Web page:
Joan of Arc’s Death: 10 Things You Didn’t Know

Joan of Arc has become a household name since she lived in the 15th century. Nearly everyone has heard of this courageous woman who disguised herself as a man and led her people against the English – and won!

Joan of Arc unfortunately met a horrific death after she was captured by the enemy: the Anglo-Burgundians, who were a group of French people that sided with the English of the 15th century.

If you’re interested in learning more about her untimely death, you’ve come to the right article. Keep reading to learn 10 things you didn’t know about Joan of Arc’s death.

1. Joan of Arc made a promise to Charles of Valois

coronation

Joan of Arc stands to the right of Charles of Valois during his coronation by
Jules Eugène Lenepveu – WikiCommons

Before I get into the specifics of what happened to Joan of Arc after she was captured by the Anglo-Burgundians, I want to give you a bit of background information as to why she was fighting for Charles of Valois in the first place.

When Joan of Arc was just 13 years old, she began to have visions. These weren’t just any visions: she claimed that she had been visited by several religious figures, including archangel MichaelSaint Margaret, and Saint Catherine of Alexandria. They instructed her to lead France to victory against England. The two countries had been involved in the Hundred Years’ War.

Joan of Arc believed that she was chosen by God to support the French crown prince Charles of Valois against the English. Joan approached Charles of Valois and told him about her visions, and that she wanted to lead his army. She promised him that she would see him crowned as the rightful king of France.

Although Joan was just a young girl with no military experience, Charles agreed and let Joan an army to Orléans. Against all odds, Joan and her army won!

2. Joan of Arc was captured in 1430

Joan of Arc

Joan of Arc depicted on horseback in an illustration from a 1504 manuscript by Antoine Dufour – WikiCommons

After Joan of Arc successfully won back Orléans from the English and their French allies the Burgundians, word quickly spread of her victory. She went on to lead her troops and Charles of Valois to Reims, where Charles was crowned as King Charles VII.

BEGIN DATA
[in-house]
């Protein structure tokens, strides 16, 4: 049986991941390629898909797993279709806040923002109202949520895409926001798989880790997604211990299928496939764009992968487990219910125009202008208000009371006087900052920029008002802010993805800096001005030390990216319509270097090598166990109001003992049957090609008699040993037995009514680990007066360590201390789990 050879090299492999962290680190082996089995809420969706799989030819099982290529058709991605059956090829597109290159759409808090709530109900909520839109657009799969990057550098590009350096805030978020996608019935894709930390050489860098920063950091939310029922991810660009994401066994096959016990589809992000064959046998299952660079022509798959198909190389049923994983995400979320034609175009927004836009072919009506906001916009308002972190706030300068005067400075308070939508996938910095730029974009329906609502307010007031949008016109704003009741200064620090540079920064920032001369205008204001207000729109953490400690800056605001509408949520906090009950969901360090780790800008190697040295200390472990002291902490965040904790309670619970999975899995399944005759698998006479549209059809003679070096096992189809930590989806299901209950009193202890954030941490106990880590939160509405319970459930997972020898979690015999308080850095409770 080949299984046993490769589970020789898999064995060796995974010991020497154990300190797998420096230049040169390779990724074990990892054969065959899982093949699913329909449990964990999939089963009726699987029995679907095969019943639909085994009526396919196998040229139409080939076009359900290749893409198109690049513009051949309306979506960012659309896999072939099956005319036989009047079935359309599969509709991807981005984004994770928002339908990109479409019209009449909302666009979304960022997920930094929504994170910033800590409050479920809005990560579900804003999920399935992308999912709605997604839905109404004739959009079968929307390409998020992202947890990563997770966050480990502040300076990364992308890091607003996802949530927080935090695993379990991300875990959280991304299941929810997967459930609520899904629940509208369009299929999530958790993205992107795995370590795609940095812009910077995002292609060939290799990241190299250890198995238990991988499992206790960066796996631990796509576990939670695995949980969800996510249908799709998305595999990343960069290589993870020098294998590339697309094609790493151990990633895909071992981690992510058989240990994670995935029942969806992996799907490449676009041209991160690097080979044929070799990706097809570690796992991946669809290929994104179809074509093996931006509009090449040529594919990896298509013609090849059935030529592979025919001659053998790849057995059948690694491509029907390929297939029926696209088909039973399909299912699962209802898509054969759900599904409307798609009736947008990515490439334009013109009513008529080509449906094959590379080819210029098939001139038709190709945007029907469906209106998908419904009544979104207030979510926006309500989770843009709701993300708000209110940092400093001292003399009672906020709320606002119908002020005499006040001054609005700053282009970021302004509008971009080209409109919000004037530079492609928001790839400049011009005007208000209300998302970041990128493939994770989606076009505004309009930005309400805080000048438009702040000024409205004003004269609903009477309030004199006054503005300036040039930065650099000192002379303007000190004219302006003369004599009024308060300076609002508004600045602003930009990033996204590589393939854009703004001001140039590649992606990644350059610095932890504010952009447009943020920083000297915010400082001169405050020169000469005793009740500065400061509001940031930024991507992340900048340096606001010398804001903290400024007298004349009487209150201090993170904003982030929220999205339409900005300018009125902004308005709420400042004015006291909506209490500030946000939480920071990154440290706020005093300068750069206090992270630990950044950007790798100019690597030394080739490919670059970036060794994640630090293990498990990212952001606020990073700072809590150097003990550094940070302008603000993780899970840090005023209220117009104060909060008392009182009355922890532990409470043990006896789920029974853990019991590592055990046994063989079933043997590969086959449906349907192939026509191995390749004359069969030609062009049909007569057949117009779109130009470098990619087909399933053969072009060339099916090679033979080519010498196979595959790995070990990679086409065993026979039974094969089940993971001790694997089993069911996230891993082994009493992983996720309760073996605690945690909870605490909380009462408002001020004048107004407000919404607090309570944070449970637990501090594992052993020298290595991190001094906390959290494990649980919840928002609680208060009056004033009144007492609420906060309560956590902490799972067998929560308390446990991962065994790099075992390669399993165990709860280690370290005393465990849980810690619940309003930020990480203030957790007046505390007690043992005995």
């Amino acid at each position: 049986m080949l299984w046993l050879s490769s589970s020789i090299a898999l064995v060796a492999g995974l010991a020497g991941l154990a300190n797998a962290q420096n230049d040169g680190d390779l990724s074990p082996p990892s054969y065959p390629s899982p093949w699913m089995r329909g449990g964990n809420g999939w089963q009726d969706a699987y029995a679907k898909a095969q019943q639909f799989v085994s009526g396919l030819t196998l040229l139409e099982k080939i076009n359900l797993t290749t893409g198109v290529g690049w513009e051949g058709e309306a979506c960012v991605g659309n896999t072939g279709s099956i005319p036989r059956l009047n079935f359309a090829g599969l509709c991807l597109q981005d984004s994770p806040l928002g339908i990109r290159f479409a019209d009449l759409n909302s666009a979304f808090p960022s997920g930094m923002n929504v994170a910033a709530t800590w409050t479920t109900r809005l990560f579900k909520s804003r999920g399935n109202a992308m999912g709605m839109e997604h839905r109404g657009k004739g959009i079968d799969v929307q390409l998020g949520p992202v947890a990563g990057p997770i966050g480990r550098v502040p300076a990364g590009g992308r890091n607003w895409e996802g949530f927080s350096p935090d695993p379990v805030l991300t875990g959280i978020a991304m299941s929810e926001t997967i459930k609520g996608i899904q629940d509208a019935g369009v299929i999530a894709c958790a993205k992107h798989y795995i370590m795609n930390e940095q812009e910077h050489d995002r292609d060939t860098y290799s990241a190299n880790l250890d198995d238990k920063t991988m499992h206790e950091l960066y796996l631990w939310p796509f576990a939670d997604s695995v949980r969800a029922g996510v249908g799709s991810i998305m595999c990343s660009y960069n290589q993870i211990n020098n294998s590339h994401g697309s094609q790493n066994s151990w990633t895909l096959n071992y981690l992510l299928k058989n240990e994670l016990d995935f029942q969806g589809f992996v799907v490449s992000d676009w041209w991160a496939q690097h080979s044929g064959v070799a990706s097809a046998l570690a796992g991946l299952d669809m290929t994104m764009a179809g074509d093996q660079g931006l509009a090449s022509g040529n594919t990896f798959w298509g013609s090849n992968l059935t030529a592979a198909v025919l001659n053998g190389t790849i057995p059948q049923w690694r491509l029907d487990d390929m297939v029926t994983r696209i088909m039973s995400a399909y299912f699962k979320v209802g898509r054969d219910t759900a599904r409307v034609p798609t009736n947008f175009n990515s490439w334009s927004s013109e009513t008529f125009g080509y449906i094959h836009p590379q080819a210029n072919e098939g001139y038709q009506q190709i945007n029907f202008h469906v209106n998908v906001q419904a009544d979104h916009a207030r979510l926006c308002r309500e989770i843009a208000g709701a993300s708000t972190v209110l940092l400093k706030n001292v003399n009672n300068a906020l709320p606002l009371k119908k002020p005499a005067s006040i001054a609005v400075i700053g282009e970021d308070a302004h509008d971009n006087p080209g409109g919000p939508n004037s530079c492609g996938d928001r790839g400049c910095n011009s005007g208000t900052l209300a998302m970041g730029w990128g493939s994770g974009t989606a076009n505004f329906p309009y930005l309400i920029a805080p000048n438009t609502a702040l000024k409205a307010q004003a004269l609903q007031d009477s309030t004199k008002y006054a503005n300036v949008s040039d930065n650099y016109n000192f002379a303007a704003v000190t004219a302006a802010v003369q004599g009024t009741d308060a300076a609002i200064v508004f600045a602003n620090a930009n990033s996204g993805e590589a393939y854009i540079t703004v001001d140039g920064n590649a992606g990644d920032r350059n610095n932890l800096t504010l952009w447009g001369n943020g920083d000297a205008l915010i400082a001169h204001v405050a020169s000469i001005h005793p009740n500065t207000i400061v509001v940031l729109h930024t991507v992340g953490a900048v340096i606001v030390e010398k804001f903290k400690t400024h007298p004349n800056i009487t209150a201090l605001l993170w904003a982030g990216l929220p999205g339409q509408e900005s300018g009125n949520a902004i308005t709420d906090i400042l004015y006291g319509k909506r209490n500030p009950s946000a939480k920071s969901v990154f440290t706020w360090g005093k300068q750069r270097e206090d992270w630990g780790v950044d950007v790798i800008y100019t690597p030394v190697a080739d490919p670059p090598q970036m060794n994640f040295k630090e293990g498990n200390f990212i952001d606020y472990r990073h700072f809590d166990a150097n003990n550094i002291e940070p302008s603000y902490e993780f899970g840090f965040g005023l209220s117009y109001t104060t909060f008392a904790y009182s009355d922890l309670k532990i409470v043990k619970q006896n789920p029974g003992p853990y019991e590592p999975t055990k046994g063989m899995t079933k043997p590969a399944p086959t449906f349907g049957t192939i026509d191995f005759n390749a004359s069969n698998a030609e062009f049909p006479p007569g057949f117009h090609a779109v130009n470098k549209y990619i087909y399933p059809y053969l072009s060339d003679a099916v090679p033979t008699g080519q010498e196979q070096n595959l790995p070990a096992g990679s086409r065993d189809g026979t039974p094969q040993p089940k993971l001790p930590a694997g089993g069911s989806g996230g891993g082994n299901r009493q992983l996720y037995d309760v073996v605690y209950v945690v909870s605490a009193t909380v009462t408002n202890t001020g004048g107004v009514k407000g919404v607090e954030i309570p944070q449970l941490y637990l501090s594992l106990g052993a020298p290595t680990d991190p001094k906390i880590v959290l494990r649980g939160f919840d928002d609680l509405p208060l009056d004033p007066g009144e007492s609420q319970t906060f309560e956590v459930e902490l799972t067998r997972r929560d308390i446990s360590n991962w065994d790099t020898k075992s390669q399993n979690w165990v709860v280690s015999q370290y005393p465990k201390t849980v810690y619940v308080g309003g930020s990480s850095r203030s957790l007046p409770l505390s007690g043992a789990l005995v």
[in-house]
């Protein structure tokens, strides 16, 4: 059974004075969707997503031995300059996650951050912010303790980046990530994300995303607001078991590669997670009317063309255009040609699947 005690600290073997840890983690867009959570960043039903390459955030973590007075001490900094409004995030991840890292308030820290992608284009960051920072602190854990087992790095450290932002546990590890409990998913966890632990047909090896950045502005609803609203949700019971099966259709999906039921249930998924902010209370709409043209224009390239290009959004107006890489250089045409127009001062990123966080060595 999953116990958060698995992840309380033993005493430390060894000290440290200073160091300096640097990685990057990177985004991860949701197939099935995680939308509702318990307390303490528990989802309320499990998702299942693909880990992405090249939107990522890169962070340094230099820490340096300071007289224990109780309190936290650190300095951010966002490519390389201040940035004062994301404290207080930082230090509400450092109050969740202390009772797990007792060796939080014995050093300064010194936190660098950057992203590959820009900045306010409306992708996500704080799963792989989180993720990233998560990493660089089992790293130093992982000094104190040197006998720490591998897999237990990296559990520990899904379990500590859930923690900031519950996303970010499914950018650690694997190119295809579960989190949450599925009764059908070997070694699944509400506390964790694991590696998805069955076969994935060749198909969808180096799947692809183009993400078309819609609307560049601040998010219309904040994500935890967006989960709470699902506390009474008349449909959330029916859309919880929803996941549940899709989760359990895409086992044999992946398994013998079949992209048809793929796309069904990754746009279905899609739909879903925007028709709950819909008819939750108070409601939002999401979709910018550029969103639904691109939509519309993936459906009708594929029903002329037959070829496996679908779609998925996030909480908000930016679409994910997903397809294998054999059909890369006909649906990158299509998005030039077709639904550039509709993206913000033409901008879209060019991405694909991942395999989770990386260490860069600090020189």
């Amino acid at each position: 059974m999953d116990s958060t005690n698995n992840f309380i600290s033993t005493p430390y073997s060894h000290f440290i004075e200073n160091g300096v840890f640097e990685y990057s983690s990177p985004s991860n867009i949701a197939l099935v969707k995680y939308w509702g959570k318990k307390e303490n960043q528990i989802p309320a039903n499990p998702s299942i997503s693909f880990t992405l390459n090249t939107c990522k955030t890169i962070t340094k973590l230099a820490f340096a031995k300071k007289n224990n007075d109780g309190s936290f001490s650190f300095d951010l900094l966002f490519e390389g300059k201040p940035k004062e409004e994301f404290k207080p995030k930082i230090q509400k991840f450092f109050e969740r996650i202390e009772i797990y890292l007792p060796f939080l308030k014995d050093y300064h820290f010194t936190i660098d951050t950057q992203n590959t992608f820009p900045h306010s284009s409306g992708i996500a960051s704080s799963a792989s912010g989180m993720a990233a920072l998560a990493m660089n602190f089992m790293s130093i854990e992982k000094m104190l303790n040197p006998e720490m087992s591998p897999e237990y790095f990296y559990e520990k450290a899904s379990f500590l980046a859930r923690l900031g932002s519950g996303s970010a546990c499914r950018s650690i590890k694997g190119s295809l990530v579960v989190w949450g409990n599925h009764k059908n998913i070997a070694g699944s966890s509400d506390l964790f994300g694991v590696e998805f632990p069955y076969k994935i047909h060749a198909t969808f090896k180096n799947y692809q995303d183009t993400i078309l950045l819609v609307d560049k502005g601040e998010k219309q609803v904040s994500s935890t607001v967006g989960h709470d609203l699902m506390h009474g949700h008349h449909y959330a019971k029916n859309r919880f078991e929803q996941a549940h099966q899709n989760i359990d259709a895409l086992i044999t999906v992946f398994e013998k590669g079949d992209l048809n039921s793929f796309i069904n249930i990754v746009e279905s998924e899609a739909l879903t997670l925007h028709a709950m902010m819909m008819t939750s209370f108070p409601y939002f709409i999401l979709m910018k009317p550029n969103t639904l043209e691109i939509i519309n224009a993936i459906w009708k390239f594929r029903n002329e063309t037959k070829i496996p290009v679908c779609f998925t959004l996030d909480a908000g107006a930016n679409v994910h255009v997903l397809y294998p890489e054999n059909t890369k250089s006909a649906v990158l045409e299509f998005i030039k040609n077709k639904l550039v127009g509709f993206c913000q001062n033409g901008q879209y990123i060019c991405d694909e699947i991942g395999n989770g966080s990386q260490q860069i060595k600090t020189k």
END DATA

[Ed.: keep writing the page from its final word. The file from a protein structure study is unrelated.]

All was well, until King Charles ordered Joan to lead an army to the French town of Compiégne, which had recently come under attack by the Burgundians. Joan agreed but as she was attempting to defend the town, was thrown from her horse.

She was left outside the town’s gates and the Burgundians took her prisoners. They brought her to the town of Rouen, where the English were occupying the Bouvreuil castle.

3. The Anglo-Burgundians tried to get rid of Joan of Arc and King Charles VII

Joan of Arc interrogated

Joan of Arc interrogated in her prison cell by the Cardinal of Winchester by Hippolyte Delaroche – WikiCommons

Joan of Arc was captured by the Anglo-Burgundians because they saw her power and were afraid of her. They also wanted to discredit King Charles VII, who they felt only rose to power thanks to Joan.

King Charles VII did in fact owe his crown to Joan of Arc, as without her he would have never made it safely to Reims in order to be coronated. King Charles seemed to soon forget everything that Joan of Arc did for him, as though he knew she had been captured, he did nothing to try to save her.

Joan didn’t go down without a fight, and tried to escape captivity several times. She even jumped from a 21 meter tower and survived, but was quickly recaptured. She was then moved to the town of Arras, before being moved back to Rouen.

4. Joan of Arc was charged with witchcraft and heresy

Jeanne d'Arc

Jeanne d’Arc by François Chifflart – WikiCommons

There were close to 70 charges against Joan of Arc, and the major charges were witchcraft and heresy. Scholars say that the heresy charges were more politically motivated than religiously.

The Anglo-Burgundians wanted to make an example out of Joan of Arc, mostly due to the humiliation they suffered after being defeated by a teenage girl and her army. Her trial was vastly unjust, as the tribunal was made up completely of English and English supporters.

There were other reasons why Joan’s trial was unjust. The court could find no evidence to support their claims against her, and they refused to give her a legal advisor. The fact that the trial moved forward anyways violated ecclesiastical law.

The Anglo-Burgundians were able to move forward with the unjust trial because they threatened to kill anyone who got in their way. This included many of Joan’s supporters, and even the Vice-Inquisitor of Northern France.

5. Joan of Arc was also charged with cross-dressing

In addition to the charges of witchcraft and heresy, Joan of Arc was also charged with cross-dressing. While a woman in men’s clothing wouldn’t turn many heads today, in the 15th century this was a serious offence.

The Anglo-Burgundians were seriously offended that Joan chose to dress as a man. An opening statement from the trial reads as so: